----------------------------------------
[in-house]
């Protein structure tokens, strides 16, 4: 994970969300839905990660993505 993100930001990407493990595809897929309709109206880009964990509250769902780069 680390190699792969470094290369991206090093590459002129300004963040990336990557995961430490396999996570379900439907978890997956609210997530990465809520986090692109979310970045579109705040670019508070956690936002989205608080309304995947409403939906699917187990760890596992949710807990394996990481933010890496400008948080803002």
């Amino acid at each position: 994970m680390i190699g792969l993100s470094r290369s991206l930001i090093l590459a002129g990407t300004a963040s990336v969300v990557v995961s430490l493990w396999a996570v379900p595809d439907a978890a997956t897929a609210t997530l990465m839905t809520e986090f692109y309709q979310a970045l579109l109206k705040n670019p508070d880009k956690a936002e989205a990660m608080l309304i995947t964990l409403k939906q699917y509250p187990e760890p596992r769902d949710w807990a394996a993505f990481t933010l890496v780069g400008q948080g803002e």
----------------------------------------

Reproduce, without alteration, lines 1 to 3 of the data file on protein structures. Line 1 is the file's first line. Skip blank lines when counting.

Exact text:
[in-house]
């Protein structure tokens, strides 16, 4: 994970969300839905990660993505 993100930001990407493990595809897929309709109206880009964990509250769902780069 680390190699792969470094290369991206090093590459002129300004963040990336990557995961430490396999996570379900439907978890997956609210997530990465809520986090692109979310970045579109705040670019508070956690936002989205608080309304995947409403939906699917187990760890596992949710807990394996990481933010890496400008948080803002």
């Amino acid at each position: 994970m680390i190699g792969l993100s470094r290369s991206l930001i090093l590459a002129g990407t300004a963040s990336v969300v990557v995961s430490l493990w396999a996570v379900p595809d439907a978890a997956t897929a609210t997530l990465m839905t809520e986090f692109y309709q979310a970045l579109l109206k705040n670019p508070d880009k956690a936002e989205a990660m608080l309304i995947t964990l409403k939906q699917y509250p187990e760890p596992r769902d949710w807990a394996a993505f990481t933010l890496v780069g400008q948080g803002e």